Journey of an Entrepreneur -Part 5

Being a first time entrepreneur has its own good times – and not so good times… it is a tight rope walk – the excitement, exhilaration, energy, enthusiasm and the fear; that can make or break you.

The power of inexperience and lack of mentoring to set the right directions helps one in learning life lessons the hard way – and when there is a downtrend in one line of business, I always looked at other opportunities and felt they were all interesting and do-able.

One such opportunity that came to me was via a common friend down South in the area of manufacturing and trading of Sago and Starch. Research into the business opportunity opened up amazing opportunities. I discovered that the B2B list customer list was mind boggling and amazing. Sago and Starch was literally used everywhere – food industry, adhesive industry, beverages, paint industry and so on… it was used as a base in many products.

This product is produced from tapioca and interestingly; there is an Exchange for this commodity. This is produced largely in Salem. I made many visits to Salem, studied the production process and visited the exchange. It was easy to conclude that if I had enough funds for a few loads, then it is a simple matter of rotating the funds continuously and profit margin swells…

I found a very interested partner who moved his home base to Hosur and jumped in along with me enthusiastically. We invested more than Rs. 15 lacs and started our business. The trading concept that was presented seemed very simple – go to the market, select the product and quote for the same. Once we have the contract, we can connect with prospective clients, agree on the price, load it in trucks and send it. The client payment will reach us in 30 days. I was clearly convinced by many knowledgeable people in the industry that the client is willing to pay much more than the market procurement price. What a wonderful opportunity for an emerging entrepreneur!!! Excellent business model, isn’t it? I thought so too.

As the first month went by, reality set in. So many problems started cropping in. I discovered that the trucks waited outside the client factory for more than a week for many reasons – this led to delay in payments. During the same time, the market prices also soared up. So the imaginary huge margins became slowly invisible.

The lessons learnt about the market

  1. The Sago and Starch market is strictly controlled by few traders – the rest get the leftovers.
  2. The strategy was to buy when the prices are lower, store it, and release it when the market is good. But if we do not have a godown/warehouse facilities, we have to pay for each bag on a per month basis.
  3. Most of the big contracts are entered with the clients are on an annual basis.
  4. The client payment cycle is three months – and our exchange payment cycle is one month, and the truck contractors do not accept credit. L
  5. The amount of deposit payable to the exchange is directly proportionate to the quantity that we order.
  6. And anyone who gets into the business without knowing this reality will see the capital disappearing real fast.

This is exactly what happened to me. I left the investment to my friend as there was no space for more than one to survive there. I heard that my dear friend did operate in a small way in the market till about 2013 – and the money he had made was very negligible compared to our initial dreams.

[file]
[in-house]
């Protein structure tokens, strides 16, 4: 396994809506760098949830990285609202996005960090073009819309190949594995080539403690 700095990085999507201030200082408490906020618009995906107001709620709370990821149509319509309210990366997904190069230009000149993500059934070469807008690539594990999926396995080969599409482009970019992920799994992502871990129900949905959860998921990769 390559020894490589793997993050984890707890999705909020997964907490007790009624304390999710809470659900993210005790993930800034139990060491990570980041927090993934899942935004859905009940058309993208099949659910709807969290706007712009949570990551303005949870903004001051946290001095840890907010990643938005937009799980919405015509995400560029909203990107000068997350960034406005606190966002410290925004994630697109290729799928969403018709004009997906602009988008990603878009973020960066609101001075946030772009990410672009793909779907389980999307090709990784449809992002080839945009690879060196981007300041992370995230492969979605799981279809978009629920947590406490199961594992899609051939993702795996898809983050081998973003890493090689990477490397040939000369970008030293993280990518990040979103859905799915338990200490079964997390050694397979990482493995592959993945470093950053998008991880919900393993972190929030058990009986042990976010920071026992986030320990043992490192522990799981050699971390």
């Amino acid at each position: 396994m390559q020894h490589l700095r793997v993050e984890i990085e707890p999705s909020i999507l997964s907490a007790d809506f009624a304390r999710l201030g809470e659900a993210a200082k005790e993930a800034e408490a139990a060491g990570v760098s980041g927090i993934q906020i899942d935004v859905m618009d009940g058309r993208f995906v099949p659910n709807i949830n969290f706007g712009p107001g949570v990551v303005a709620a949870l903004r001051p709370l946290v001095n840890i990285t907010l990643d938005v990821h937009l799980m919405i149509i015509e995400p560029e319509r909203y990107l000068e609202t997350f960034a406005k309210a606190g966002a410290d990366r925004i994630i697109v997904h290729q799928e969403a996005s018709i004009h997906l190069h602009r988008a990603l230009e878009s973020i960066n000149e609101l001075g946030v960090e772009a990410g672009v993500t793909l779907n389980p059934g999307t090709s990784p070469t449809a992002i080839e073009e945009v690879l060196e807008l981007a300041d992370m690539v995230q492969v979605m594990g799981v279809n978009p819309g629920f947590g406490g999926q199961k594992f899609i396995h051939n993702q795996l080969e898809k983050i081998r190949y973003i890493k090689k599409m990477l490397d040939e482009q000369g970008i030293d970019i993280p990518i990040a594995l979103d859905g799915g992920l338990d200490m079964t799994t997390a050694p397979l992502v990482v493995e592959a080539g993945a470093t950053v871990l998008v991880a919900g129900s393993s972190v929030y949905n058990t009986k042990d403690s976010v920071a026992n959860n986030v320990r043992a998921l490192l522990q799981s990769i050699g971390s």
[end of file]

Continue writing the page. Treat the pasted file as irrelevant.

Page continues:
I lost interest as I burnt my hands; I cut my losses and moved out. As always I ended up with new lessons learnt

  • When entering into a traditional industry, it is imperative to know the working of the industry and its key players.
  • To make a breakthrough into an established market space, you need to go with a deep pocket and should have enough resources to be accepted as one of the key players.
  • It is always important to find something different within the same space, or find out a customer problem that has been left unresolved.
  • Only such experience would result in good learning – and this learning is today helpful for me when I mentor budding entrepreneurs. J

This experience gave me enough learning, and I went into a period of deep research and introspection. I had to get into another stream quickly to ensure to earn my living, and then came a new opportunity!! And this time with the backing of investors!!! It was the mid 1990s and IT industry was beginning to gain a strong foothold. The opportunity to be involved in being a franchisee for computer training emerged. But I wanted more… I did not want one center… I wanted to run a whole brand. The negotiations and discussions became hotter and hotter.

On the other side, the stocks and shares were not behaving the way I wanted them to… yet another loss…. The going started getting tougher… and my search for a successful venture continued…

 

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3 thoughts on “Journey of an Entrepreneur -Part 5

  1. s vasudevan says:

    sir great each and every word is a management lesson.sir if chetan bagat happen to read this definitely he will add some romance and other masala and narrate a story happens in an IITand IIM campus and title it as MONEY CHASES WINNERS and may sell his right to Bollywood Too

    sir waiting for other parts
    vasudevan

  2. Veerendra Mathur says:

    Very interesting learning & what a paradox!!.. Inexperience gives us great power as we are confident that we can do it! .. At the same time, lack of Domain expertise can ruin us because the ‘devil is in the details’

    this shows how much balancing an entrepreneur needs to do to stay afloat and finally fly & sustain .. great views partner ..

    we await the next episode! : )

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